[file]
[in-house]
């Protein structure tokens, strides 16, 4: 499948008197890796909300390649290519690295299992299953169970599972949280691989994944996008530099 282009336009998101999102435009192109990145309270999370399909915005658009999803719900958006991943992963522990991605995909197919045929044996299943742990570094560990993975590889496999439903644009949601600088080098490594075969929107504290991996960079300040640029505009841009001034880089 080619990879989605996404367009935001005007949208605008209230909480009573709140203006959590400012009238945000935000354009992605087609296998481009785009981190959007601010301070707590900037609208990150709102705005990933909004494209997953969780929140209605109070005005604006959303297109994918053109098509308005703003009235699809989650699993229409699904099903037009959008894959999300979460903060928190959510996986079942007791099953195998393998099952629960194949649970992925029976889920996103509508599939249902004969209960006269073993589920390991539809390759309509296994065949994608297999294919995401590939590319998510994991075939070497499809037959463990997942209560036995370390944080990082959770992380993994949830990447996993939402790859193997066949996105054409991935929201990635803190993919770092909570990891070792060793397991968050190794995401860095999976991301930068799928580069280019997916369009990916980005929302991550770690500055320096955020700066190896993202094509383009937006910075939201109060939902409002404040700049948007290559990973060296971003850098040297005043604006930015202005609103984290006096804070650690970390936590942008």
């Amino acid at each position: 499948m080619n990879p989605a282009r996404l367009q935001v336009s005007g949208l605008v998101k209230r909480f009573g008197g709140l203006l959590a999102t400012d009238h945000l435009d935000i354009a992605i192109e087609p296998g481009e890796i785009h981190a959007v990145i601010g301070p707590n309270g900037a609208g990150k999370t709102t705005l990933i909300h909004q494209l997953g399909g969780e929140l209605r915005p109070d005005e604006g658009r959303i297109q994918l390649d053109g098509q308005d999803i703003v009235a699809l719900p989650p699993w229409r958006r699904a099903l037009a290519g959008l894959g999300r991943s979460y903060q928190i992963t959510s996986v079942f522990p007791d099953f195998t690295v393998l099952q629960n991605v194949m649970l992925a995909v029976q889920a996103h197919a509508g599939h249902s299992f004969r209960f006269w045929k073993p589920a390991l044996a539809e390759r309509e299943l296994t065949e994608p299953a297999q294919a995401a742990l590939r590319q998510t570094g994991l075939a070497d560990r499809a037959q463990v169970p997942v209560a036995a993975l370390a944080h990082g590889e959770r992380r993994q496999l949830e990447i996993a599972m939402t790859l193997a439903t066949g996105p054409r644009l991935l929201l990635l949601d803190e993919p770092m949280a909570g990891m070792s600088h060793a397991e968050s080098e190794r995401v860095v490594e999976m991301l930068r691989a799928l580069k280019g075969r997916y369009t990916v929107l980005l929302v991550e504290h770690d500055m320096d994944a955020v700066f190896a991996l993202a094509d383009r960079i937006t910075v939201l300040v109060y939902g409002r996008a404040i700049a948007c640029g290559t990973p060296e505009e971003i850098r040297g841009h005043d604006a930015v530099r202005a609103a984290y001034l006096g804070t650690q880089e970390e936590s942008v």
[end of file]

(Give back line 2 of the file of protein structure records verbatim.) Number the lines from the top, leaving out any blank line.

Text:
């Protein structure tokens, strides 16, 4: 499948008197890796909300390649290519690295299992299953169970599972949280691989994944996008530099 282009336009998101999102435009192109990145309270999370399909915005658009999803719900958006991943992963522990991605995909197919045929044996299943742990570094560990993975590889496999439903644009949601600088080098490594075969929107504290991996960079300040640029505009841009001034880089 080619990879989605996404367009935001005007949208605008209230909480009573709140203006959590400012009238945000935000354009992605087609296998481009785009981190959007601010301070707590900037609208990150709102705005990933909004494209997953969780929140209605109070005005604006959303297109994918053109098509308005703003009235699809989650699993229409699904099903037009959008894959999300979460903060928190959510996986079942007791099953195998393998099952629960194949649970992925029976889920996103509508599939249902004969209960006269073993589920390991539809390759309509296994065949994608297999294919995401590939590319998510994991075939070497499809037959463990997942209560036995370390944080990082959770992380993994949830990447996993939402790859193997066949996105054409991935929201990635803190993919770092909570990891070792060793397991968050190794995401860095999976991301930068799928580069280019997916369009990916980005929302991550770690500055320096955020700066190896993202094509383009937006910075939201109060939902409002404040700049948007290559990973060296971003850098040297005043604006930015202005609103984290006096804070650690970390936590942008």